Are you running this script within a graphical program session via the "Run Script File" function from the menu of Ovito 2.9.0?

Under these conditions I was able to reproduce the error, which seems to be due to an old bug in the Python interface. Python modules imported outside of the user-defined modifier function are not visible inside the function. The problem does not occur if you run the script outside of a graphical program session using the "ovitos" interpreter. And in Ovito 3.0 the problem has been solved altogether.

As a workaround, I suggest to import the module inside the assign_color() function:

Code: [Select]
def assign_color(frame, input, output):
    from import ParticleProperty
    color_property = output.create_particle_property(ParticleProperty.Type.Color)
    color_property.marray[:] = (0.0, 0.5, 1.0)


Support Forum / Re: LAMMPS input file with atomic mass information?
« on: August 28, 2018, 08:22:59 PM »
I've created a feature request in our issue tracker to keep track of the planned addition:

Support Forum / Re: LAMMPS input file with atomic mass information?
« on: August 28, 2018, 08:07:41 PM »
Dear RU,

That's true, the current versions of OVITO ignore the mass values in a LAMMPS data file. Mainly this is because OVITO stores masses on a per-particle basis, while data files specify mass values on a per-type basis. But of course it would be possible to simply map the per-type masses to the "Mass" per-particle property in OVITO. And I will certainly extend OVITO in the future to do exactly this.

In the meantime, you could manually assign the masses within the program, for example using the Compute property modifier. For the example you posted, with only two atom types, you could enter the following compute expression to assign the right masses:

Code: [Select]
ParticleType==1 ? 1 : 2

A more advanced solution, requiring more work, would be to write a user-defined modifier function in Python that actually parses the masses from the data file and assigns them to the particles. 


Support Forum / Re: Question on detecting and following perticular atoms
« on: August 28, 2018, 07:26:00 AM »
Dear Ali,

You can use the Freeze property modifier for that. It lets you copy the state of a particle property from one time frame to all others.


Support Forum / Re: Save the distance between two particles
« on: August 28, 2018, 07:23:00 AM »
Yes, global attributes like the one this Python function computes can be saved to a text file as a tabulated function of time. See here:

Support Forum / Re: Utility tab in ovito 3
« on: August 22, 2018, 11:13:19 AM »
Right, that's the one function from Ovito 2.9 for which there is no replacement yet in the current development release. I am going to add a measurement function for bond angles in one of the next release iterations.

Support Forum / Re: Utility tab in ovito 3
« on: August 21, 2018, 09:39:16 PM »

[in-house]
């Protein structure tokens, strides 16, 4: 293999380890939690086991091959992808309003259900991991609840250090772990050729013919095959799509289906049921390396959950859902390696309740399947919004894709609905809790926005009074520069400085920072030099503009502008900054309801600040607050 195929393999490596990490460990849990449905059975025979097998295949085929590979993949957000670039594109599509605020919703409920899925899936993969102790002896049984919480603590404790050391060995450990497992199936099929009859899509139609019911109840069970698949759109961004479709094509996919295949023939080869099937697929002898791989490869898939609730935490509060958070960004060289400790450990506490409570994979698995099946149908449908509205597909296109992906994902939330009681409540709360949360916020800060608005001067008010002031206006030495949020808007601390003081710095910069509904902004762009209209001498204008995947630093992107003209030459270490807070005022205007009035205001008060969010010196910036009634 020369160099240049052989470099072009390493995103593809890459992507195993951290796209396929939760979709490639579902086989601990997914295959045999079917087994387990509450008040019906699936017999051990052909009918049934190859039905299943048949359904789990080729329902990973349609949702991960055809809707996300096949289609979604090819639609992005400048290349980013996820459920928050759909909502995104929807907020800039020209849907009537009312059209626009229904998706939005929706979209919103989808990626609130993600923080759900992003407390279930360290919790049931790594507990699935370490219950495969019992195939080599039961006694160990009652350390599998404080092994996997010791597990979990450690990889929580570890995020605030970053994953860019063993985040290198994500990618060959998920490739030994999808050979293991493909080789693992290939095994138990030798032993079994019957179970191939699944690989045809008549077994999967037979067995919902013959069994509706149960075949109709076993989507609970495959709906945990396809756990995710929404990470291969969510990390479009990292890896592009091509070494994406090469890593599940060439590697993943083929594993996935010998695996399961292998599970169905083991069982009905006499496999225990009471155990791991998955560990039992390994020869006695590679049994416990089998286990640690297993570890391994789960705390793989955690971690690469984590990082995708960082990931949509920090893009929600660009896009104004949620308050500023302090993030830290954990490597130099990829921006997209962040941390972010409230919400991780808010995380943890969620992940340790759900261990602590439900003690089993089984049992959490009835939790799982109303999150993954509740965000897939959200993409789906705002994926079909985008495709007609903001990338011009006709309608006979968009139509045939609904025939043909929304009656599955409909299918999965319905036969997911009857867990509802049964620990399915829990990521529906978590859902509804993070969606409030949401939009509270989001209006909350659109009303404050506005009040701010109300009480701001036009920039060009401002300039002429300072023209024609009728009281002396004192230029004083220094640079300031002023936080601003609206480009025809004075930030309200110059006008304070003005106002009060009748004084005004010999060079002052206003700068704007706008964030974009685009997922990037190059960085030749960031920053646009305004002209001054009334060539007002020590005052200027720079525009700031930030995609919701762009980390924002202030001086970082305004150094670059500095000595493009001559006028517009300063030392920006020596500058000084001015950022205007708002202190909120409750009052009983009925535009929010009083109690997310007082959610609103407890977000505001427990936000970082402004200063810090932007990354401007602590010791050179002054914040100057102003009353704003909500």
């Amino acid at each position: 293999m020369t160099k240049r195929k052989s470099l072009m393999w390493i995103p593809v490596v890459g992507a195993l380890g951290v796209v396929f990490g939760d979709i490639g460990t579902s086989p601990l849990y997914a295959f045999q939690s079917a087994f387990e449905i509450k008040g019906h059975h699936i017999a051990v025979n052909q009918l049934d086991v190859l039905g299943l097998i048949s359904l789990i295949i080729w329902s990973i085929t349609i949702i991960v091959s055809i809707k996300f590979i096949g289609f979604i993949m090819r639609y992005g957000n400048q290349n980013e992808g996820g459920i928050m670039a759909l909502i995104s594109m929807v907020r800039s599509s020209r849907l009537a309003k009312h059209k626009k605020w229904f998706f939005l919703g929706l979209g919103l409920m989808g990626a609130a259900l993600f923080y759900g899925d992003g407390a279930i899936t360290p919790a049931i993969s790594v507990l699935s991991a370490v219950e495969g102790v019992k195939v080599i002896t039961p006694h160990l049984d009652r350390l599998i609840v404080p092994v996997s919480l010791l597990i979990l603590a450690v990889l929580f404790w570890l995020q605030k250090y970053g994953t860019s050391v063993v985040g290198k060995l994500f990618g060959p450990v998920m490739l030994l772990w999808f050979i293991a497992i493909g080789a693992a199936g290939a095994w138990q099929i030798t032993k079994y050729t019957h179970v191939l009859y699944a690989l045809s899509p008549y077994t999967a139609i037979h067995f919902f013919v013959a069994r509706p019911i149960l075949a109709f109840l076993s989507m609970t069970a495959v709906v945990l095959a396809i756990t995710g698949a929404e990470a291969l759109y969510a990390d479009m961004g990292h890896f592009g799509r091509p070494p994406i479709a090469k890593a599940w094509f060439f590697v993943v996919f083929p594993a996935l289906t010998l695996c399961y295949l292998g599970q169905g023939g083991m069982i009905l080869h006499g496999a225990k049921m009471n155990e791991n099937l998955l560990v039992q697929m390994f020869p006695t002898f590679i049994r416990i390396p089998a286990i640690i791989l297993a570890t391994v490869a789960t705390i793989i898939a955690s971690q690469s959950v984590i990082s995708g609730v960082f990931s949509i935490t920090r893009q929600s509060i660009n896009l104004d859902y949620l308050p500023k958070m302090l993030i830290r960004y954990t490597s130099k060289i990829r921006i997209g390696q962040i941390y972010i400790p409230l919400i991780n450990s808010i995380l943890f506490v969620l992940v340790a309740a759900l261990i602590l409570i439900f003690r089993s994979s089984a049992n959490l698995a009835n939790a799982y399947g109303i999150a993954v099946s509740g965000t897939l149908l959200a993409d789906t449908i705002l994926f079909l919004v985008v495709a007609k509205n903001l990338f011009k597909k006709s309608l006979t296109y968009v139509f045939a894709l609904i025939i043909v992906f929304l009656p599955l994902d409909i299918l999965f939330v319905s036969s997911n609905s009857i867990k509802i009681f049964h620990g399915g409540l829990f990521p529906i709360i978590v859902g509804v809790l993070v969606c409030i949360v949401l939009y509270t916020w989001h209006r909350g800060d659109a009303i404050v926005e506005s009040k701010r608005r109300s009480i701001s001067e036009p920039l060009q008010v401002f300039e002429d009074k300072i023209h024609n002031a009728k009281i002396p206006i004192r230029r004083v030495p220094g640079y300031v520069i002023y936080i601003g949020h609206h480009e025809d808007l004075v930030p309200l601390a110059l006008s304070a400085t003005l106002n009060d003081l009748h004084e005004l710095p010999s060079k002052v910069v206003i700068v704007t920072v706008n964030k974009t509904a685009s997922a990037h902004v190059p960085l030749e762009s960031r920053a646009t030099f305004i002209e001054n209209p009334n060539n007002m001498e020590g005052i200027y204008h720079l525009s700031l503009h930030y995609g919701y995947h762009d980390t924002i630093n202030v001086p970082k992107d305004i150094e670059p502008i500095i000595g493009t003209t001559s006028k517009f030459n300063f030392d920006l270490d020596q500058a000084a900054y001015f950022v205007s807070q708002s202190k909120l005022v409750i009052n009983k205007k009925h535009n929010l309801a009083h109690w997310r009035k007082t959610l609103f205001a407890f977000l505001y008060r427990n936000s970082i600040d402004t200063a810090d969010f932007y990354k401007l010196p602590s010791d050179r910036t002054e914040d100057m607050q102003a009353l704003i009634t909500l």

Dear Ali,

The "Utilities" tab has been removed in the new program version. (Almost) all functions from this tab, which used to be part of previous versions, are now provided by the new data inspector panel of Ovito 3.0. See this section of the user manual:


Support Forum / Re: Problem with Ovito Installation
« on: August 17, 2018, 09:26:02 AM »
Dear Big,

Which version of Ovito did you install? 2.9.0?

Crashes during startup or when opening a data file are often due to compatibility problems with the graphics driver. To find out if this is the case, you can try running the ovitos.exe executable (not ovito.exe) found in the installation directory. This is the script interpreter, which doesn't open any graphics windows. Thus, if ovitos runs without problems, it would indicate that the crash is probably due to graphics driver problem, not a general installation problem.


Support Forum / Re: Bond Angle Distribution
« on: August 11, 2018, 09:14:34 AM »
Hi Ali,

This code should for work for non-periodic or mixed periodic/non-periodic cells as well. For every bond in the system, OVITO keeps track of whether it crosses a periodic boundary of the simulation. This information is stored in the data.bonds.pbc_vectors array, which contains a triplet of integers for each bond specifying which boundaries it crosses, how many times and in which directions. For bonds that do not cross any boundary, the triple will be (0,0,0). In your case, the cell is non-periodic in Z, so the third number of the triplet will be zero for every bond, because there simply are no bonds crossing the z-boundaries of the cell in your system. Due to that 0 entry in the data.bonds.pbc_vectors array, the z-components of the calculated bond vectors will be left untouched by the calculation performed in line 2 of your code.

The above statement assumes that OVITO is informed about the mixed PBCs of your system. For LAMMPS dump files this information gets automatically read from the input file. You can verify that by inspecting the pbc field of the SimulationCell object.